When Nasrene Mirjafary joined the throngs at BWI Thurgood Marshall Airport's international arrivals area Sunday evening, she took a sign proclaiming she was the "proud daughter of an Iranian immigrant."
Mirjafary was one of at least 2,000 who packed the airport to protest President Donald J. Trump's new restrictions on entry for people from seven predominantly Muslim countries, including Iran. She said she was worried for family members who hold green cards, giving them permanent residency in the United States.
The 35-year-old Baltimore woman said her father came to the United States because he didn't want to live under an Islamic regime and appreciated freedom of religion in America.
"That some of those freedoms — that were why he chose the United States as his new homeland — are being threatened, we have to speak up," Mirjafary said.
"I worry about my family members who are here completely legally, and should they travel, they might not be permitted to come home," she said. "They have homes here, businesses here, families here, they pay taxes here, they abide by the law. There's no reason why they shouldn't be able to travel back and forth when they've been nothing but an asset to the United States."
As demonstrators protested at BWI, outside the White House and in public spaces and airports across the country Sunday, administration officials tried to tamp down concerns about Trump's immigration orders, which suspend refugee admissions for 120 days and indefinitely bar the processing of refugees from Syria.
During a round of Sunday news show interviews, the Republican president's aides stressed that just a small portion of travelers had been affected by the order.
The aides also reversed course on green-card holders, saying that citizens of the countries on the list who hold permanent residency in the United States will not be barred from re-entering, as officials had previously said.
Some Republicans in Congress urged Trump to proceed with caution in the face of legal pushback. Top congressional Republicans, however, remain largely behind the new president.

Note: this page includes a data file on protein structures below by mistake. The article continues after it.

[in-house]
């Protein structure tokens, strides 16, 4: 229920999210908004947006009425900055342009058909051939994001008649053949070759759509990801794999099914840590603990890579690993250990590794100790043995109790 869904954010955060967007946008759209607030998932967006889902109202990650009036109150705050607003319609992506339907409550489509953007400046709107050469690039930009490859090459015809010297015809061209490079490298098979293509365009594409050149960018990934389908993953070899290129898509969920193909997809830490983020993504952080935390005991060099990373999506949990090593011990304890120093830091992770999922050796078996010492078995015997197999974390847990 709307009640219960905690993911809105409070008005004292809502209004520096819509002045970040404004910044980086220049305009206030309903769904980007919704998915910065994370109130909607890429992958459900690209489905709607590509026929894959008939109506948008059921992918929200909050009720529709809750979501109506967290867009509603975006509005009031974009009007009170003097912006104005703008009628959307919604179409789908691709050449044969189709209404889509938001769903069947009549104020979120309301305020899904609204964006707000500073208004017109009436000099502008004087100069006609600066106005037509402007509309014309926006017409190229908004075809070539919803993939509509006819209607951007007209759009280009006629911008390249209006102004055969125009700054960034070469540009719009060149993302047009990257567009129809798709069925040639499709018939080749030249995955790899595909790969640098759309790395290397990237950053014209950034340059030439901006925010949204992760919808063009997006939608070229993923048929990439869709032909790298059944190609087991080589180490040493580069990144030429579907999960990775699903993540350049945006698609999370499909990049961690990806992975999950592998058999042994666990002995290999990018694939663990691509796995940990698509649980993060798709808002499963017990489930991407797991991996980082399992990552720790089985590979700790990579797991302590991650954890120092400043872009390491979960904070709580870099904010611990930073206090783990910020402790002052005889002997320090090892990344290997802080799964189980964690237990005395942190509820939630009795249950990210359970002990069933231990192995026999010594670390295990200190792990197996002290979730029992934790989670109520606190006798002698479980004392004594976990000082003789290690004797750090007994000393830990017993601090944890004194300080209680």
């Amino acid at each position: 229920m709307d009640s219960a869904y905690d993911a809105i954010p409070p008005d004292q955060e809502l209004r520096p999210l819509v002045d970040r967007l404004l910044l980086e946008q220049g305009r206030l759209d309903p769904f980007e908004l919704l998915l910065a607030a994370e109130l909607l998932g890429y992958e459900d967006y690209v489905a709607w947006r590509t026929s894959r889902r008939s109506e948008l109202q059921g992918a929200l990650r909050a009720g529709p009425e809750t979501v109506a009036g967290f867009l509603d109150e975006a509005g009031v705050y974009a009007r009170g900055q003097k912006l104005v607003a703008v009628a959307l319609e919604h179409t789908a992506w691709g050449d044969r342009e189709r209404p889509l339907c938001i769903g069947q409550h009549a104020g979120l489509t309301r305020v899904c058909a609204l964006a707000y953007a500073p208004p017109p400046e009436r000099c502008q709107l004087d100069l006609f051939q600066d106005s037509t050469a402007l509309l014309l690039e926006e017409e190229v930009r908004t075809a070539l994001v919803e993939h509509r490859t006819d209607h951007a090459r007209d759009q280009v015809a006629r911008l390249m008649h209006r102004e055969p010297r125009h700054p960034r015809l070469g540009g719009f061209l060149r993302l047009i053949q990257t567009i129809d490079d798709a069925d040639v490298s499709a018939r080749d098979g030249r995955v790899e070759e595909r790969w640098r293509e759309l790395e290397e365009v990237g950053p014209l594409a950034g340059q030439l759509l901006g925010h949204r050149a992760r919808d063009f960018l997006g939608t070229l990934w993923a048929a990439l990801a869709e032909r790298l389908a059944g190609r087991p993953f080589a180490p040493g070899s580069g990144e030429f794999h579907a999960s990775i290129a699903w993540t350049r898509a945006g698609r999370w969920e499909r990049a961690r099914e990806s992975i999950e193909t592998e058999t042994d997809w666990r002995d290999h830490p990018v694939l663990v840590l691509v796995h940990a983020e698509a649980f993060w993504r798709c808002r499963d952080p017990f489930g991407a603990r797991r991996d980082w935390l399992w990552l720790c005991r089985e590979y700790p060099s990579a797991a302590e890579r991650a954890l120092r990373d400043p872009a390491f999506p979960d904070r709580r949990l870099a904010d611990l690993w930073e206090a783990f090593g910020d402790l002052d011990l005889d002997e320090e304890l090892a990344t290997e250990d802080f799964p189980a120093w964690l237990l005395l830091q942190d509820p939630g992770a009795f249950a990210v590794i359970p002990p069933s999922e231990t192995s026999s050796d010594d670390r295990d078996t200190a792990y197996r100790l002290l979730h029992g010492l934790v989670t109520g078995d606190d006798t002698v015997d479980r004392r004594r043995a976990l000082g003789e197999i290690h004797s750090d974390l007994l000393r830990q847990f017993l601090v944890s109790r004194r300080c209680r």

The protest at BWI drew a crowd that filled the entire bottom floor of the international arrivals area, as well as most of the top section. Travelers arriving from London, Reykjavik, Iceland, and the Caribbean appeared bemused by the sight of thousands of people welcoming them to the United States. Some filmed the scene with their smartphones or joined in with the chants.
No cases of people being detained at BWI because of Trump's order were reported over the weekend. Jonathan Dean, a spokesman for the airport, referred comment on the matter to U.S. Customs and Border Protection, which did not respond Sunday.
Rep. Elijah E. Cummings told the crowd they were in a "fight for the soul of our democracy."
"Sadly, we have a president who has come to a point where there seems to be almost a hijacking of our democracy," the Baltimore Democrat said. "This latest ban on refugees and people coming into the country, it's unconstitutional."
Former Maryland Gov. Martin O'Malley and Reps. John Delaney and C.A. Dutch Ruppersberger, all Democrats, also attended the rally.
Maryland Attorney General Brian Frosh, also a Democrat, joined attorneys general from 15 other states in condemning the order. He tweeted his commitment late Saturday "to use my authority to fight discrimination and hate."
A spokeswoman for Republican Gov. Larry Hogan said his administration's legal counsel is reviewing the executive order and its implications for the state.
"The implementation and enforcement of immigration law and policies is the sole purview of the federal government," spokeswoman Amelia Chassé said in a statement. "This administration has and continues to support strengthened and more clarified vetting processes for those entering the country. Improving our national security can and should be done in a defined and concise manner that upholds our American values."
Several lawyers showed up at the BWI protest. They set up a table offering legal advice to the families of refugees and green-card holders who might need it.
Nina Basu, one of those attorneys, said she also went to Washington Dulles International Airport on Saturday to try to help with legal services.
Basu said her parents were from India.
"Every attorney whose parents are immigrants should be here," she said. "Everyone deserves the due process of law."
The Rev. Jake Caldwell attended the rally with his wife and two daughters. Hannah Caldwell, 6, made her own sign that welcomed children to the United States.
"The immigration policy signed by President Trump is against everything we believe in as people of faith," the Hagerstown pastor said. "It's a terrible thing, and we're people of welcome and we believe our country should be a place of welcome."
Karen Galan of Baltimore said her parents are green-card holders from the Dominican Republic. She said she worried that Trump could expand the ban to that country.
She said a friend is currently detained in London because of Trump's order.
"It scares me to know that at any moment something like that can happen to me," said Galan, 28. "I love this country, and that's why I'm here."
Baltimore Sun reporter Erin Cox and the Associated Press contributed to this article.